Nonthermal Cosmic Rays during Big Bang Nucleosynthesis to Solve the Lithium Problem

Ming-Ming Kang (康明铭)1,2, Yang Hu (胡杨)3, Hong-Bo Hu (胡红波)4,5, and Shou-Hua Zhu (朱守华)6,7,8
Astrophysical Journal 873, 68 Link to Article [DOI: 10.3847/1538-4357/ab0178 ]
1College of Physical Science and Technology, Sichuan University, Chengdu, Sichuan 610065, People’s Republic of China
2Key Laboratory of Radiation Physics and Technology of Ministry of Education, Sichuan University, Chengdu, Sichuan 610065, People’s Republic of China
3College of Arts and Sciences, Shanghai Maritime University, Shanghai 201306, People’s Republic of China
4Key Laboratory of Particle Astrophysics, Institute of High Energy Physics, Chinese Academy of Sciences, Beijing 100049, People’s Republic of China
5University of Chinese Academy of Sciences, Beijing 100049, People’s Republic of China
6Institute of Theoretical Physics & State Key Laboratory of Nuclear Physics and Technology, Peking University, Beijing 100871, People’s Republic of China
7Collaborative Innovation Center of Quantum Matter, Beijing 100871, People’s Republic of China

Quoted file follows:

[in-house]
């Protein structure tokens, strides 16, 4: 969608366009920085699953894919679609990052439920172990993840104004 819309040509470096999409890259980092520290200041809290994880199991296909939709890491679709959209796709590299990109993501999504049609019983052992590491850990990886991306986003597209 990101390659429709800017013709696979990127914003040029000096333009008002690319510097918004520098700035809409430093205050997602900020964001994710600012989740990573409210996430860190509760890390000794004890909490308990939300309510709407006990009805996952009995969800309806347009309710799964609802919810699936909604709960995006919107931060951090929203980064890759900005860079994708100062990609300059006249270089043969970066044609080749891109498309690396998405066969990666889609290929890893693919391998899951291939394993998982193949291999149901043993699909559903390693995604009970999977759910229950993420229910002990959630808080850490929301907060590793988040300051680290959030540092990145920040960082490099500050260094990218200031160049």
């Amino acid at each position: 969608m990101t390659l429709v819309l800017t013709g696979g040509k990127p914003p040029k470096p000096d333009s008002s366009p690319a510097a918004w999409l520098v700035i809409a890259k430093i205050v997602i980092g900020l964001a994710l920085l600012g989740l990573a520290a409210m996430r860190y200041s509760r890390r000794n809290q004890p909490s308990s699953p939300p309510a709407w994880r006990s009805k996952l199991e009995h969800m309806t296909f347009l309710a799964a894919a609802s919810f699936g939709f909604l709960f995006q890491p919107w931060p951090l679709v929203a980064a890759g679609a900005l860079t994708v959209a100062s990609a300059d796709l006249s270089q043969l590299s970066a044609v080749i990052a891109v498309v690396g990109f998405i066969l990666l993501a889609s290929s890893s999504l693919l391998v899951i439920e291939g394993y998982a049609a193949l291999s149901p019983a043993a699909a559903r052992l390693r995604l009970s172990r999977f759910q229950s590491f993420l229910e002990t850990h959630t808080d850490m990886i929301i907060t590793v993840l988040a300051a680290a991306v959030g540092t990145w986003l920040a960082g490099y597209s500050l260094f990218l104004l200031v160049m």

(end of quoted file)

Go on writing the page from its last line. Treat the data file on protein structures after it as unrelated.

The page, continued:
8Center for High Energy Physics, Peking University, Beijing 100871, People’s Republic of China

The discrepancy between the theoretical prediction of primordial lithium abundances and astronomical observations is called the Lithium Problem. We assume that during Big Bang Nucleosynthesis (BBN), nucleons can gain energy and deviate from thermal equilibrium, namely BBN cosmic rays (BBNCRs). BBNCR primary spectra are uncertain and the Coulomb energy-loss processes are neglected; however, we suppose a steady state of BBNCR spectra referring to the Galactic cosmic ray spectra observed today, to see constraints on BBNCRs, for example, the amount and energy range, not sticking to the explicit shape of the spectra. Such extra contributions from BBNCRs can explain the discrepancy, for both Li-7 and Li-6, and will change the deuterium abundance by only a little. The allowed parameter space of such an amount of nonthermal particles and the energy range are shown. The hypothesis is stable regardless of the cross-section uncertainty of relevant reactions and the explicit shape of the energy spectrum.

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